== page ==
High-frequency trading now accounts for almost 75 percent of all volume in U.S. equities, and this has caused single-day share-price changes as large as 3 to 4 percent to be more likely than at any other time in recent stock-market history.
Last year, when the U.S. Securities and Exchange Commission came out with its final report on the flash crash, the stomach-churning event of May 6, 2010, that wiped $1 trillion of value from the markets in less than 30 minutes, it never managed to explain why the episode happened.
The good news is, people are still studying the situation. One of the most illuminating recent analyses comes from Andrew Haldane, the Bank of England’s executive director for financial stability. High-frequency trading, he says, really is making the market less stable, and for understandable reasons. Unfortunately, identifying what is happening appears to be more straightforward than figuring out what to do about it.
High-frequency trading now accounts for almost 75 percent of all buying and selling of U.S. equities, and a race to trade even faster is under way. The technology to trade thousands of times per second has existed for several years, and it won’t be long before that rate is pushed to a million. The fastest exchanges are now executed in about 10 microseconds — the time it takes a jetliner flying at full speed to travel one 10th of an inch.
An informal study by the New York Times, reported a few weeks ago, found that single-day share-price changes as large as 3 percent to 4 percent are now more likely than at any other time in recent stock-market history. Academic studies show much the same thing: In the past six years, large and volatile movements in stock prices over periods of 15 minutes or so have become much more common.
Here’s why. The bid-ask spread is largely set by traders who act as so-called market makers. They don’t speculate on price movements, but simply stand ready to take either side of a trade, and aim to profit from the spread. Market makers can reduce spreads to attract trading, but they can’t go too far because they face risks — for example, that a stock they buy might lose value before they can sell it. Ultimately, the bid- ask spread reflects how much market makers have to charge to take on such risks and still be profitable, while making it easier for everyone else to trade when they want.
Importantly, Haldane points out, the risks that market makers face grow with the likely size of price movements. In increasingly volatile periods, high-frequency market makers have to charge more because they get burned more often by unexpected movements. Hence, it’s quite natural to expect a market maker, during an episode of market chaos, to widen its bid-ask spreads, sometimes drastically.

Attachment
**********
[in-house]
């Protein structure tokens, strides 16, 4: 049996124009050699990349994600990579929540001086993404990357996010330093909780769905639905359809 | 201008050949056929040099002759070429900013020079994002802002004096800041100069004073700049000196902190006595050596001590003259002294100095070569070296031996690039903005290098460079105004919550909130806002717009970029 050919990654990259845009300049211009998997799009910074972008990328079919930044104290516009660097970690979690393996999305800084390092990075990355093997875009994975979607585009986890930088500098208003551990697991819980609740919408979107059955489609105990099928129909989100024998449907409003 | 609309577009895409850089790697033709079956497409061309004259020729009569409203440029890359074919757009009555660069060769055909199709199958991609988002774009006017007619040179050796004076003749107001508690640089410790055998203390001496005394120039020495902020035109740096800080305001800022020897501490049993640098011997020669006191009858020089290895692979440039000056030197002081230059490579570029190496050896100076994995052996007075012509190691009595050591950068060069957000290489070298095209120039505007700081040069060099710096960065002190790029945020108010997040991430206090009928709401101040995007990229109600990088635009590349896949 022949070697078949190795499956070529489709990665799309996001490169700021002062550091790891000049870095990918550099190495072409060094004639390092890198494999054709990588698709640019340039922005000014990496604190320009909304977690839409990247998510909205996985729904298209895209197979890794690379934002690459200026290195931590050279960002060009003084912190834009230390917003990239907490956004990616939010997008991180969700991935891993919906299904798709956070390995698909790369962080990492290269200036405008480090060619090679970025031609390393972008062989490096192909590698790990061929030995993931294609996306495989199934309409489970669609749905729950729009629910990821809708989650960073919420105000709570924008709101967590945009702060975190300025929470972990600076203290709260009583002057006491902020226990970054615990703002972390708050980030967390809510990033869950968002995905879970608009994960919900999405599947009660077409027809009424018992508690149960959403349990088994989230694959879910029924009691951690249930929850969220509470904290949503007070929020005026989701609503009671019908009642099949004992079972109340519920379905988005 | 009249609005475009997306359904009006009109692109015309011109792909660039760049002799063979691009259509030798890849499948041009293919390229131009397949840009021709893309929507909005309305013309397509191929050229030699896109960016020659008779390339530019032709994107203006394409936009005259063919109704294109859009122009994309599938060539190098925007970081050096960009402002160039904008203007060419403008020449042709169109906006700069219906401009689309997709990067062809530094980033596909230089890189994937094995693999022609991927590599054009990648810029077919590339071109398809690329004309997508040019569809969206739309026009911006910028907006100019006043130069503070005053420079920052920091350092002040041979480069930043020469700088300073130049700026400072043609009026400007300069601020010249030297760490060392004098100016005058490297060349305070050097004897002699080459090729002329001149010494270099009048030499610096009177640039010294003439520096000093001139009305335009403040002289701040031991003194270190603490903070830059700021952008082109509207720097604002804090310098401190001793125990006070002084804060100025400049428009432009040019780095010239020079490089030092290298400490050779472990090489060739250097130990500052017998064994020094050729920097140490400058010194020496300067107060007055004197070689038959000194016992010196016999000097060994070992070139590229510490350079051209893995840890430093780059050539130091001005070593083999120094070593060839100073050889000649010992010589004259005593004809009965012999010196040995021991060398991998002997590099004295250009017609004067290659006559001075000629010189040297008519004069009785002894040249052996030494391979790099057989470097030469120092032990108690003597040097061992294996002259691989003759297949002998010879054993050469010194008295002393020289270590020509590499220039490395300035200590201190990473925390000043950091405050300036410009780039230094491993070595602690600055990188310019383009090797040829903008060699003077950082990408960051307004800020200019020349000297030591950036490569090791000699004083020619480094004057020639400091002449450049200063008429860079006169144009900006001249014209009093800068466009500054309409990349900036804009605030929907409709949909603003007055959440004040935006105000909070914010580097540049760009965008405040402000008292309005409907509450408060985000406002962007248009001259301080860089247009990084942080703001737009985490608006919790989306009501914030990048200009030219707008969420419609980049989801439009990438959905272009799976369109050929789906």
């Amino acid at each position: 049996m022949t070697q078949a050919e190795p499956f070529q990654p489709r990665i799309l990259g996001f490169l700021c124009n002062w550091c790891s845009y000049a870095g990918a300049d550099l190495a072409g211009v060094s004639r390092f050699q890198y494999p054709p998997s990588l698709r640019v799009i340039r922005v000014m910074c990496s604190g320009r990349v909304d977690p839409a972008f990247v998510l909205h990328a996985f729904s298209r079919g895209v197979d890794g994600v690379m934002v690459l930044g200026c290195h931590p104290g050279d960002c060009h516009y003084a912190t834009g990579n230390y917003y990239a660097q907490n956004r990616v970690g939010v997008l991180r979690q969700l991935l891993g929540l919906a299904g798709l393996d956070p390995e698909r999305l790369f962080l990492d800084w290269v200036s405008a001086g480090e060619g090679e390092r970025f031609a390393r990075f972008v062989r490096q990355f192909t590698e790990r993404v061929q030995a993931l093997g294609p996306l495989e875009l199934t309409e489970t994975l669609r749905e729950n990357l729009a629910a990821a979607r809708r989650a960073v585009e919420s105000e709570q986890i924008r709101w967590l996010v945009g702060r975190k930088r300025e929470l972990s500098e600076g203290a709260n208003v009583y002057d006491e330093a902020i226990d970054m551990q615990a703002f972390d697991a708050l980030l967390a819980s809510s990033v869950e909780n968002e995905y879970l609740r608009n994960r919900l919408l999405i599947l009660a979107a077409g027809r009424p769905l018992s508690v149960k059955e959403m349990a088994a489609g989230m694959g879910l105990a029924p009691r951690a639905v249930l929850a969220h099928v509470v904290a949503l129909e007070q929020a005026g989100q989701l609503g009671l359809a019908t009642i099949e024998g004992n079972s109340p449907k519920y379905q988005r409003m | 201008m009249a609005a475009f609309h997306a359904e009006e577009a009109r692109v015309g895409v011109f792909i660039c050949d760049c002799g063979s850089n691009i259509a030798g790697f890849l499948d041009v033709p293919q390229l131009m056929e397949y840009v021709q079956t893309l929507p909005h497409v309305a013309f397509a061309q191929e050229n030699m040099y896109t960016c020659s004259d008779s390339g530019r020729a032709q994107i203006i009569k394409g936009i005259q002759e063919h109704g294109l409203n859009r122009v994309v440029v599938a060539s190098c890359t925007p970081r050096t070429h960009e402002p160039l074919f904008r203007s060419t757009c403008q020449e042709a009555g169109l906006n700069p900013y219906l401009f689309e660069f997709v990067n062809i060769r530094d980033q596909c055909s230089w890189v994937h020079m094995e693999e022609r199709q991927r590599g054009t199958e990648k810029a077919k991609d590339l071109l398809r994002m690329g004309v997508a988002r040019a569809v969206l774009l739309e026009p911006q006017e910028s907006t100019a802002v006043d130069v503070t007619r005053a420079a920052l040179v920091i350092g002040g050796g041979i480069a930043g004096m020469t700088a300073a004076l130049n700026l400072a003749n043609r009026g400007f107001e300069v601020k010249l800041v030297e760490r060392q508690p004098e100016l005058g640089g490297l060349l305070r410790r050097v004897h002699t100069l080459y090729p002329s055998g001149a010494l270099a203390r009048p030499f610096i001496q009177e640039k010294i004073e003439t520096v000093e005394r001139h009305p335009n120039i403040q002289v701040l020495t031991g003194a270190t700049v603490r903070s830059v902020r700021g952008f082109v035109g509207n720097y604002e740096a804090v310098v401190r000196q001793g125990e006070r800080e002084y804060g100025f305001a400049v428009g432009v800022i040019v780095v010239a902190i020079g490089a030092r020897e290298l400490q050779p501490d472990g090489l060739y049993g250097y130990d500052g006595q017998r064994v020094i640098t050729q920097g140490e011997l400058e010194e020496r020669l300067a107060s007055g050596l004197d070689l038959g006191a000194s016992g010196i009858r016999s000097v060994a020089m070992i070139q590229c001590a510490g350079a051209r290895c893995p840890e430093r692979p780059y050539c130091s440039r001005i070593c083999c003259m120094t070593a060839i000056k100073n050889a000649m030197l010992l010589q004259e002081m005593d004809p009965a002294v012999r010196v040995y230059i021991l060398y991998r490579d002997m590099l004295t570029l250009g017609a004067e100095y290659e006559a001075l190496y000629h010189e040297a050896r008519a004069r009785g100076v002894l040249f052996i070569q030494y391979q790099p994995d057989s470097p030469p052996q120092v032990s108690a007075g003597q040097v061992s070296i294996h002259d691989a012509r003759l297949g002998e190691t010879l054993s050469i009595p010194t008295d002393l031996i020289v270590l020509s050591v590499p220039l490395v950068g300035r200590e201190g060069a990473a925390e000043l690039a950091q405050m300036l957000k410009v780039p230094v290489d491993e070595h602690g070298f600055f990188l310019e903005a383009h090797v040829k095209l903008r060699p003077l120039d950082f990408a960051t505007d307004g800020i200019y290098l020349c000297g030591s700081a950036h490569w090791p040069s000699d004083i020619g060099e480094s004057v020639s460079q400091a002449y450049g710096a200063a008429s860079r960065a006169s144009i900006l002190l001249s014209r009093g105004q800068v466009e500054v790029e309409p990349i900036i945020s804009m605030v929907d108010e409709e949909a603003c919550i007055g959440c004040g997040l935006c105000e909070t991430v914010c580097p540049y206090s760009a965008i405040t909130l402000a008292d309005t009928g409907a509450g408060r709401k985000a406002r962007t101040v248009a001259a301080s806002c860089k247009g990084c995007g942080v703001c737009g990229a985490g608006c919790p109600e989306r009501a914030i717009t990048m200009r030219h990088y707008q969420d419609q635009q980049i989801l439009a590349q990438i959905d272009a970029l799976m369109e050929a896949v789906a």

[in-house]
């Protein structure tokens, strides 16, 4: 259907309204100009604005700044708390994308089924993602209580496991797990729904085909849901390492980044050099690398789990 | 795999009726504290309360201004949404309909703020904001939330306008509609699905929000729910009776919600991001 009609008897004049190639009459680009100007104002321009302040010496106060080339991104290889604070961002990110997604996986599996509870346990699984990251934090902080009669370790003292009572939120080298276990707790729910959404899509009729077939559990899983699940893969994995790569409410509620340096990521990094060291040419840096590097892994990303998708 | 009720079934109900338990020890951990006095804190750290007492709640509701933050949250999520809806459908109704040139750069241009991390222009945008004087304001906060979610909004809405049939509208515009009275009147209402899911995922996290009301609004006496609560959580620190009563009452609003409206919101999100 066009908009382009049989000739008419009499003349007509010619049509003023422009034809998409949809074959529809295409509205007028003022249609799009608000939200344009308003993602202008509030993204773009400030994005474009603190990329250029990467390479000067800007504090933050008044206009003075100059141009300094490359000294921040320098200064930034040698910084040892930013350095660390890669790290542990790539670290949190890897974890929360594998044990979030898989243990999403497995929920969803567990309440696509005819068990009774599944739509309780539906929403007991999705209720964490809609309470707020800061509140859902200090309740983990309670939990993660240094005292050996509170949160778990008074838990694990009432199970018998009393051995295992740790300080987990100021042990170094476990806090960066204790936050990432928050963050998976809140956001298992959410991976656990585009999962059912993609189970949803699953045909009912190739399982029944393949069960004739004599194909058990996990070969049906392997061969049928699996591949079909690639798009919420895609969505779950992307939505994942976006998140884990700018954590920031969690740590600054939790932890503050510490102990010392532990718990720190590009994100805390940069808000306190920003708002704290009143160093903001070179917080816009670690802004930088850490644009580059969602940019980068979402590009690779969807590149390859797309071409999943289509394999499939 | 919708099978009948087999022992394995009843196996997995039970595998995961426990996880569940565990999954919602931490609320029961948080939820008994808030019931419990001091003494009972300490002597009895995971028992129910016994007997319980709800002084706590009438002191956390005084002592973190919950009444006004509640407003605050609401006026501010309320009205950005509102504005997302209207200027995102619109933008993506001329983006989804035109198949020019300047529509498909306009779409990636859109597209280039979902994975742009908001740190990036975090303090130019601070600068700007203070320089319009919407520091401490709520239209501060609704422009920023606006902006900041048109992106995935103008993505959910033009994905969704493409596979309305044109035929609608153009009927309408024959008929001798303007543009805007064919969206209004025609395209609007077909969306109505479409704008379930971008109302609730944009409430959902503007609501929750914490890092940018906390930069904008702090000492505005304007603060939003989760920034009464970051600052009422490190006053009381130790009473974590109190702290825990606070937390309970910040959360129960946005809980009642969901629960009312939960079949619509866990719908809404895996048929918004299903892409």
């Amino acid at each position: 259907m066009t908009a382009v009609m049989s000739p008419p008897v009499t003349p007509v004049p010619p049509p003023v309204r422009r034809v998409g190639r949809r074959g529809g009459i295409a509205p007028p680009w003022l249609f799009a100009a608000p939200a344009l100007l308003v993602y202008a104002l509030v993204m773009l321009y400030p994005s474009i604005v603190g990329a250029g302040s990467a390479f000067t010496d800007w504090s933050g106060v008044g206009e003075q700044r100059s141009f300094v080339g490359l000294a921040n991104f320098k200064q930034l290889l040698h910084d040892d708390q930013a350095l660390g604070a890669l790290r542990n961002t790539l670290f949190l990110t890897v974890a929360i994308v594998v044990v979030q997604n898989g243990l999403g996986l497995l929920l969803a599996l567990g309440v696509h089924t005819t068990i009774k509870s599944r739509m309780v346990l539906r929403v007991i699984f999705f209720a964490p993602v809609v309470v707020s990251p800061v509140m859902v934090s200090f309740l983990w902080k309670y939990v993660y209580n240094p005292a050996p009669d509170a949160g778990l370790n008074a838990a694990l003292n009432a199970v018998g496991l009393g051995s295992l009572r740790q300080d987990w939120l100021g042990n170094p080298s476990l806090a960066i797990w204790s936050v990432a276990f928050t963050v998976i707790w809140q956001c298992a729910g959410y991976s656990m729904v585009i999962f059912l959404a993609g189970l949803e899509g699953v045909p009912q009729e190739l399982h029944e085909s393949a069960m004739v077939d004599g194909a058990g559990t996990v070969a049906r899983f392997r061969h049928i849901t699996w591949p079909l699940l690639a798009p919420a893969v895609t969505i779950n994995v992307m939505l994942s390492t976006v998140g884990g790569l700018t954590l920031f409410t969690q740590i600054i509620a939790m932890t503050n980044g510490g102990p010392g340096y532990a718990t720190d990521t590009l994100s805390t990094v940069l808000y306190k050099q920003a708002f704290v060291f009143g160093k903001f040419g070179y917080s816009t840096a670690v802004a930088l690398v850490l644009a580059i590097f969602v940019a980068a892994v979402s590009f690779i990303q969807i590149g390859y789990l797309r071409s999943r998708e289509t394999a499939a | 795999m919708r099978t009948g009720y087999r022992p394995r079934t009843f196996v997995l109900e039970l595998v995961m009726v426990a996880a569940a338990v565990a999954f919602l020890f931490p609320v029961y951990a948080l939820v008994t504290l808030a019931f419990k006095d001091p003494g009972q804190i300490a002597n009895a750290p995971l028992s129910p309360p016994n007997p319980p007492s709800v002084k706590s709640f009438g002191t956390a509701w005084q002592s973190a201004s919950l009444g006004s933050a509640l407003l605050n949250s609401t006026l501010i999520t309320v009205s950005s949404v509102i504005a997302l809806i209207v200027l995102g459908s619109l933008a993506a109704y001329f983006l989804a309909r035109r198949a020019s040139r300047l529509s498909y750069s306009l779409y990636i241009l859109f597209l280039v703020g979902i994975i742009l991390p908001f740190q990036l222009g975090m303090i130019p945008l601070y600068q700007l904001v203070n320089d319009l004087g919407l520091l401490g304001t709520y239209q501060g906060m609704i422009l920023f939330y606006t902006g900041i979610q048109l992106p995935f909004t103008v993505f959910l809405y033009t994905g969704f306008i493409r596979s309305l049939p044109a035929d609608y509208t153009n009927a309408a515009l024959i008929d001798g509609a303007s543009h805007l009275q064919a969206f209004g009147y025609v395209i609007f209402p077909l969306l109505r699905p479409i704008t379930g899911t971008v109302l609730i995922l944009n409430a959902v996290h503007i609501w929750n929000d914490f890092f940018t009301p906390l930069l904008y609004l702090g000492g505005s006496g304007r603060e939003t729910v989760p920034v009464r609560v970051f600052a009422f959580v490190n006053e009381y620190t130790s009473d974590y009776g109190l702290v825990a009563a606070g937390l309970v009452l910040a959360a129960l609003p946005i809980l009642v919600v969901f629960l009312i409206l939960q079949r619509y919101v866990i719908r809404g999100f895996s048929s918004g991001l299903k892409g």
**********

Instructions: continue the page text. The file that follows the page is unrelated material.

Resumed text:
And this brings us to the main point — that it’s the sudden evaporation of such liquidity that propels events such as the flash crash. All in all, then, it seems likely that the very high-frequency trading that makes the markets run so smoothly in quiet times does the opposite in stormy times, exaggerating the chaos.
NeilS – I never thought I’d say that I’m getting used to 3% daily swings in the Dow, but it certainly seems like the “new normal”. Yesterday, for example, the Dow rallied nearly 4% in a mere 45 minutes near the end of the trading day. If the Dow is a benchmark for the U.S. economy, it is flabbergasting that it can swing 3 or more percent on any given day while our GDP clunks along at anemic ~1.3%. Nevertheless, the reality is in the numbers. 75% of trades are now done through high frequency trading algorithms and there are no broad-based fail-safes. Certainly the “flash crash” is a testament to the chaos that can ensue when nobody is overseeing the system and pure computer algorithms are responsible for our entire economy.
Being in the trading business myself and playing the role of a market maker a times, I can attest to the fact that the cost of doing business on the bid/ask spread is much higher than it used to be. With increased volatility and more computerized trading, it seems like the market doesn’t take much time to think over what it wants to do, it just has a pre-programmed agenda and it tries to follow it to its logical conclusion as quickly as possible. Of course, that makes the role as a large liquidity provider much more difficult, and in turn volatility begets more volatility as market makers pull their bets when things get wacky. All in all, it seems like the wild ride in the markets is not over and we should all be prepared for any outcome no matter how absurd it may seem. – Source